Friday, December 02, 2005
We Three Kings of Orient Aren’t
The “wise men” were probably assumed to be three because of the three gifts: gold, frankincense, and myrrh. But how did the magi become kings? Whole legends have been created for these men, with names, skin color, and specific kingdoms. There is a certain appeal in presenting them as scholar-kings, representing three different races and continents, coming to honor the king of the Jews. But can we do that Biblically?
What if we could find a Biblical foundation in the prophecy of Isaiah 60:3? “Nations will come to your light, and kings to the brightness of your rising.” Unless the wise men are also kings, how can we show this prophecy fulfilled in the birth of Christ? There don’t seem to be any other kings around.
But Isaiah 60 has more to do with the reign of Messiah than with his birth. The chapter predicts a gathering of Messiah’s people from all over the world, kings are bringing them home, along with the wealth of flocks and herds, silver and gold. Foreigners are rebuilding the walls, the gates always stand open, etc. The point is not that a few token nations are represented (3?), but that every nation acknowledges the Lord. Any nation that refuses to serve him will be utterly ruined.
The other problem is that Matthew didn’t connect the birth of Jesus with Isaiah 60. It isn’t that Matthew is reluctant to point out fulfilled prophecies; he does this repeatedly, often taking Isaiah’s words as pointing to Jesus. But in chapter 2, Matthew makes no mention or allusion to Isaiah 60. It just doesn’t seem important to Matthew (under the inspiration of God) to make the magi into kings. Maybe we shouldn’t either.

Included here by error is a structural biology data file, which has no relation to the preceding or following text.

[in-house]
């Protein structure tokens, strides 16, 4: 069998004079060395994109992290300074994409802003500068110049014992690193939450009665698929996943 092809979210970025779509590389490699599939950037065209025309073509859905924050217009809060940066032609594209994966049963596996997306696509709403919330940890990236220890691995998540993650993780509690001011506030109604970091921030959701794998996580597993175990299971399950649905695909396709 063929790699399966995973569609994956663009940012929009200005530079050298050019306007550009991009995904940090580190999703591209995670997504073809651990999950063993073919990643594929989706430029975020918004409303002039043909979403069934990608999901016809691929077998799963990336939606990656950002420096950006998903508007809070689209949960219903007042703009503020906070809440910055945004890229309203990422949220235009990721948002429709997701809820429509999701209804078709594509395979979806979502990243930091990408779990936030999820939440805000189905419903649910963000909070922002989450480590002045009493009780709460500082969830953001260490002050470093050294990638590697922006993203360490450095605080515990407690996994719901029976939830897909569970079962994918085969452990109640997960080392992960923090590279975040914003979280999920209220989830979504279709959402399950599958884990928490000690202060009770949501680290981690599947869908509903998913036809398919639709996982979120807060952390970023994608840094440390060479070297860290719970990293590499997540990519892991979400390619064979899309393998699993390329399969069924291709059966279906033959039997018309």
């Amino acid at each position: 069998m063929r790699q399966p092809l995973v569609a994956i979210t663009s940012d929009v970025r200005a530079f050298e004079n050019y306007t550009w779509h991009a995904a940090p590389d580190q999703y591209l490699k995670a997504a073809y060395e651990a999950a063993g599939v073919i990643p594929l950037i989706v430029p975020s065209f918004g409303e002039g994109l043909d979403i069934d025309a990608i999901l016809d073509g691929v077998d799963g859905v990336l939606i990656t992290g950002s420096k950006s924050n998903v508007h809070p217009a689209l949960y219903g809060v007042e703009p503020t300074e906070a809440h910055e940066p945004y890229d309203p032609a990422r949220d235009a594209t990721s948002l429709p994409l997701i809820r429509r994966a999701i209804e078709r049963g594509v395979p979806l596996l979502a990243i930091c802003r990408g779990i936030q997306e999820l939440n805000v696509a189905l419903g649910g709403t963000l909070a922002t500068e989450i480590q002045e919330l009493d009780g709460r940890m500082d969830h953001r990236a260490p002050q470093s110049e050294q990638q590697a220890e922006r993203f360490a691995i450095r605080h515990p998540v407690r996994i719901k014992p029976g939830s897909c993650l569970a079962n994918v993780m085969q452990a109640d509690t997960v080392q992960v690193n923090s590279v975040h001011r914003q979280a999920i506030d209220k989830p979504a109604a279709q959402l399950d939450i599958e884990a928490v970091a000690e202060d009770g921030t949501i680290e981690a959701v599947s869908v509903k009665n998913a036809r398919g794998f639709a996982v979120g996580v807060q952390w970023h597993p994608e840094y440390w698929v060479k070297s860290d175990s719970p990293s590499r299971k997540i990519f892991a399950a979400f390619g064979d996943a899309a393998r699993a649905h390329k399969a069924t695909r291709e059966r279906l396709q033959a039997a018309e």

There is a question whether the magi showed up on the night of Jesus’ birth or some time later. Perhaps the reference to “coming to the house” in Matthew 2:11 implies that they have by now moved from the “stable.” Luke doesn’t mention a stable, though he refers to the manger.
The magi told Herod the time the star appeared, leading him to execute boys two years old and younger. This is thought by some to mean that Jesus could have been two years old at the time. The assumption behind this is that the star appeared at the moment of Jesus’ birth, not before.
The challenge is to harmonize Luke’s account (shepherds, angels, manger) with Matthew’s account (Herod, magi, star, house). It is not impossible, based on the Bible’s actual statements, that the typical nativity scene is correct, except for the crowns.
Let’s read with our eyes open.
Do we have to stick to the text? ;-)
A Wise Guy,